Monday, April 19, 2010

abortion and circumcision

I have written at great length about circumcision in the past, so I don't want to go on too long here. I just want to make one point.

I have read, from other opponents of routine circumcision, analogies between the pro-choice position on abortion and the anti-routine circumcision stance. This is a natural enough connection for me, as I fall into both camps, but I am very leery of this kind of equivalency. Political situations are always individual and idiosyncratic, and so political discussions of various issues always have to unfold according to their own internal logic. Analogizing issues like circumcision and abortion too closely invites distortion of each, and people have (understandably) various sensitivities about political "turf." So I would caution anyone against making this kind of comparison too easily or in any kind of comprehensive way. However, there is one set of shared principles that I think are worth looking at in these issues, a facet of each discussion where the political and moral reasoning seem close to identical, to me.

You occasionally will hear from opponents of abortion who wonder what the big deal is about carrying a baby to term. They can't imagine why doing so is seen as such an imposition on the woman. (Lest I be accused of engaging a weak man, this is of course not the only or primary argument anti-abortion advocates use.) Now, to me, such reasoning is entirely unconvincing. I can imagine all kinds of ways that carrying a pregnancy to term is difficult for women, and have read many first-hand accounts from women on just how difficult pregnancy can be. Likewise, I can imagine many ways in which having a baby can be socially or economically crippling to a woman, even if she plans on giving the baby up for adoption.

But the truth is, it doesn't matter what is apparent to me, or convincing to me, or what I can read or understand or imagine. It doesn't matter. What matters is that I respect the right of women to make that choice for themselves and their bodies. I can't inhabit the life of another person, particularly someone of another sex, and so I can't meaningfully understand her choices. I don't have to, to support her right to choose. I only have to recognize that some of the most elementary human rights are the rights to be sovereign other ones own body. Me, personally, I'm compelled by arguments about how hard having a baby or supporting a baby can be. Doesn't matter whether I am or not.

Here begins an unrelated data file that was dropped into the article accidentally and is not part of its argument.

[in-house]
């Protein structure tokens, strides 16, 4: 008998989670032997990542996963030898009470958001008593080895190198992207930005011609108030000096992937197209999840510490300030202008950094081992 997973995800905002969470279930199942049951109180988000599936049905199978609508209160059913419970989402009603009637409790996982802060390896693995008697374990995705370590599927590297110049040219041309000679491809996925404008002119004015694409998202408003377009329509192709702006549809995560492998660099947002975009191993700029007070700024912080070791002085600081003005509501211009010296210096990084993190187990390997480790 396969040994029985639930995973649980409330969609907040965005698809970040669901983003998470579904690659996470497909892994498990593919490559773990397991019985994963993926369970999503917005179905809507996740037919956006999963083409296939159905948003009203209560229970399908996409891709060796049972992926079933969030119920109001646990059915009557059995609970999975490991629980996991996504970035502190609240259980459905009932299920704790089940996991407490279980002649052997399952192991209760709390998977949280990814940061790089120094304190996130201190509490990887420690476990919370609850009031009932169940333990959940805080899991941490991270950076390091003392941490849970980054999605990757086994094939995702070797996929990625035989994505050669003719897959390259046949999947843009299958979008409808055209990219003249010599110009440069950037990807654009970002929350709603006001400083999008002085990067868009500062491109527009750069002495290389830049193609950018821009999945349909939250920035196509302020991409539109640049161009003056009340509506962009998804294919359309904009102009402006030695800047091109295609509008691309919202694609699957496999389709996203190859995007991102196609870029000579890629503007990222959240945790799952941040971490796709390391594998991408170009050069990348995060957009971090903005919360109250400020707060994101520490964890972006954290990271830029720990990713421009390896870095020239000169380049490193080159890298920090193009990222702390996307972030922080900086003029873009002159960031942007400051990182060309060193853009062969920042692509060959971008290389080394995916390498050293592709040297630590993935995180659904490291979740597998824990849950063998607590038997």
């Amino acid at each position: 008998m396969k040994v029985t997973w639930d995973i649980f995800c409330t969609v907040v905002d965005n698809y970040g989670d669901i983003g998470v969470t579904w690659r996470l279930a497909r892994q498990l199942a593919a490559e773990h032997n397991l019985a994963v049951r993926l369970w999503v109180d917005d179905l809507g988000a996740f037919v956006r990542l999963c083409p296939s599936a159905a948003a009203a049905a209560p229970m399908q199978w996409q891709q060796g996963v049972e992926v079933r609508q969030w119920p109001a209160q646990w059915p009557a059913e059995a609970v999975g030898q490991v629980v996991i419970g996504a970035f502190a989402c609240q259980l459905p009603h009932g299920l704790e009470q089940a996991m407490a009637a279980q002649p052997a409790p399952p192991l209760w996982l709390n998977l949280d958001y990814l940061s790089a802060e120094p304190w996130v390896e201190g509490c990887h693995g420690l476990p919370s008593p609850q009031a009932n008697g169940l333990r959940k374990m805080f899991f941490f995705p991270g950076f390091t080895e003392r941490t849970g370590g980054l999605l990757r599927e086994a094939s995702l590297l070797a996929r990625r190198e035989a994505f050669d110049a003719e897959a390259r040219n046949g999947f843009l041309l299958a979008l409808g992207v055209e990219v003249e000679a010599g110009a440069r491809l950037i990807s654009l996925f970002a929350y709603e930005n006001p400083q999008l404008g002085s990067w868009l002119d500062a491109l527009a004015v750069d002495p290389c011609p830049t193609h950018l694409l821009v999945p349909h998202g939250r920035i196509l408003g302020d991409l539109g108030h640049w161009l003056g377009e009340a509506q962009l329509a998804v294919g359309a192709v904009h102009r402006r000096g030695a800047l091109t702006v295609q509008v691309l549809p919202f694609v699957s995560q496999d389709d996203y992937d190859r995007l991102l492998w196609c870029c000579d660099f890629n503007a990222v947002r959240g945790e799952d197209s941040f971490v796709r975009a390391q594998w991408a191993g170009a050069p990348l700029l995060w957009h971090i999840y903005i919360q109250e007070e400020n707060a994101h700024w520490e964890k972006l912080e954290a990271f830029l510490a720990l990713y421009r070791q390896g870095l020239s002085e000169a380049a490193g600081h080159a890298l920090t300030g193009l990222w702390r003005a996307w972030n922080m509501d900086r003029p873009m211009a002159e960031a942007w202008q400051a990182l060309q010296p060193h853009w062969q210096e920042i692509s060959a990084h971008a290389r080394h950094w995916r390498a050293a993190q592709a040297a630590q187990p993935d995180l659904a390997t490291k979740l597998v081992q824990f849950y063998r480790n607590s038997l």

This is where the one similarity to circumcision comes in, and it's important. Often times, in this debate, you encounter people who take it as self-evidently absurd (and, often, funny) that anyone could be emotionally invested in the presence or absence of foreskin. You get these dueling sets of evidence, about STDs and penile cancer, and about pleasure reduction, etc. To me, trying to convince people empirically that the foreskin is important is exactly the wrong way to go about having the argument. Because just as with a pregnant woman and her choice, it is absolutely immaterial that anyone else be able to understand why a man might feel one particular way about his foreskin. It really doesn't matter if anyone on the Internet can be convinced about his feelings. It only matters that we recognize that it is his body.

This is complicated, of course, by the fact that circumcision, unlike abortion, almost always happens to infants who are incapable of choosing or understanding the choice. (Which is interesting.) Unlike some who are opposed to routine circumcision, I can't go so far as to advocate taking the decision away from the parents; parents have to be responsible for the medical decisions of their children, and circumcision remains a medical procedure. But I do strongly urge parents to really think about it, and to give strong weight to the fact that the infant is a human being with a human being's ownership of his own body. Many people seem to circumcise their infant boys out of a vague sense that it's just what's done, not out of religious conviction or appeal to the (seemingly negligible) health benefits for those in the developed world. That seems to me to be a terrible imposition on the right of the child to control his own body, without much justification at all.

And, remember-- the procedure will always be available to him. If he gets to be an age where he notices and cares about the fact that he is uncircumcised, he can always have the procedure performed. If he does, it will be his choice.